Zend is also working with Microsoft on providing built-in support for information cards in the Zend Framework, which is broadly used in the open source world for creating Web-based applications.

Developers interested in Windows Server 2008 certification, the test framework and the Early Access Program can get detailed information here.

Slicing and Dicing with IE 8
Microsoft used its MIX08 conference in Las Vegas yesterday to show off publicly, for the first time, the first beta of Internet Explorer 8.0.

This comes on the heels of another recent piece of IE 8 news. Just this past week, Microsoft made what appears to be a strong commitment to supporting interoperability, likely doing so as a tactic to win over skeptical developers as well as to make government regulators happy: It said that IE 8 would use its "most standards-compliant mode as the product's default mode."

The upcoming browser contains an impressive amount of new features. One of the more interesting ones is called Web Slices, which allows users to "break apart" a Web site so users get updates only from those parts they want. Onstage at the conference yesterday, Microsoft IE General Manager Dean Hachamovitch demonstrated how Web Slices could log on and subscribe to a single eBay auction.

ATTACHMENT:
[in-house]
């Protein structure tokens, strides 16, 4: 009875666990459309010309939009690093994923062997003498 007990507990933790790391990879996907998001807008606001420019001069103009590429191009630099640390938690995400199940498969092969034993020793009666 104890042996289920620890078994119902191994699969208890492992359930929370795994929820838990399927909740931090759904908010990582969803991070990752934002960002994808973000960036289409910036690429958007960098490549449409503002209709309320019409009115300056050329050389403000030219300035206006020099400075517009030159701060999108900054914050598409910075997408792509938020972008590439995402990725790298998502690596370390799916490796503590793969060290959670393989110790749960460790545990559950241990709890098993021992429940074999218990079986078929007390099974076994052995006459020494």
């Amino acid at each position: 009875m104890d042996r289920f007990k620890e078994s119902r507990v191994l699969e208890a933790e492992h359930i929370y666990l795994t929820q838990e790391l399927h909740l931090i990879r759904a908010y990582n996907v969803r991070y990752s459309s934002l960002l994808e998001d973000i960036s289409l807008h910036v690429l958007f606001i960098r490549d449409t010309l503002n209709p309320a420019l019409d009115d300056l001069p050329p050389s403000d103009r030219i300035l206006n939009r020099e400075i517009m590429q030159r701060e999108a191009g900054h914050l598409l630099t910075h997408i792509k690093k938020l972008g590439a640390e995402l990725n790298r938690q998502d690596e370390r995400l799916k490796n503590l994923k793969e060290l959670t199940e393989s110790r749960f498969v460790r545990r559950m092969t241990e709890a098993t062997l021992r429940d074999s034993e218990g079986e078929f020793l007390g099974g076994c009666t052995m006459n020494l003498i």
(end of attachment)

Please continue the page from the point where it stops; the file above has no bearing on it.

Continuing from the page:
While the first beta of IE 8 -- now available for download here -- is primarily aimed at developers, Microsoft plans to release another beta some time this summer that will be intended for a much broader set of users.

Redmond officials also showed off a new beta of Silverlight 2 that has a feature called "adaptive streaming." This gives client machines the ability to decide how large a streaming it's able to handle based on the chip and network resources available to it at that time. Pretty neat trick. So if your network gets clogged up from heavy traffic, the network senses this and drops down to a lower-bit rate.

Another nice capability in the new beta is that developers can now use the same programming model to create mobile applications.

Bill Drops Down, Warren Pops Up
After 13 long years, Bill Gates has surrendered his title as the world's richest man. According to the latest calculations by Forbes magazine, Gates (with a wealth of $58 billion) has dropped to No. 3 on the billionaires list. He was passed by his pal and Berkshire Hathaway CEO Warren Buffett ($62 billion), and Mexican telecom tycoon Carlos Slim Helú ($60 billion).

The rising and falling of Gates and Buffett on the list is all about their companies' respective stock prices. While Gates' overall worth rose $2 billion over last year, Microsoft's stock price took a hit when it made its bid to acquire Yahoo. The value of Berkshire Hathaway shares from July to mid-February grew some 25 percent.

But what Yahoo hath taken away, will it giveth back? If Microsoft succeeds in its takeover attempt of Yahoo and Wall Street responds favorably to it, it's possible it could send Microsoft's stock, which has languished during the past several years, markedly higher.

About the Author

Ed Scannell is the editor of Redmond magazine.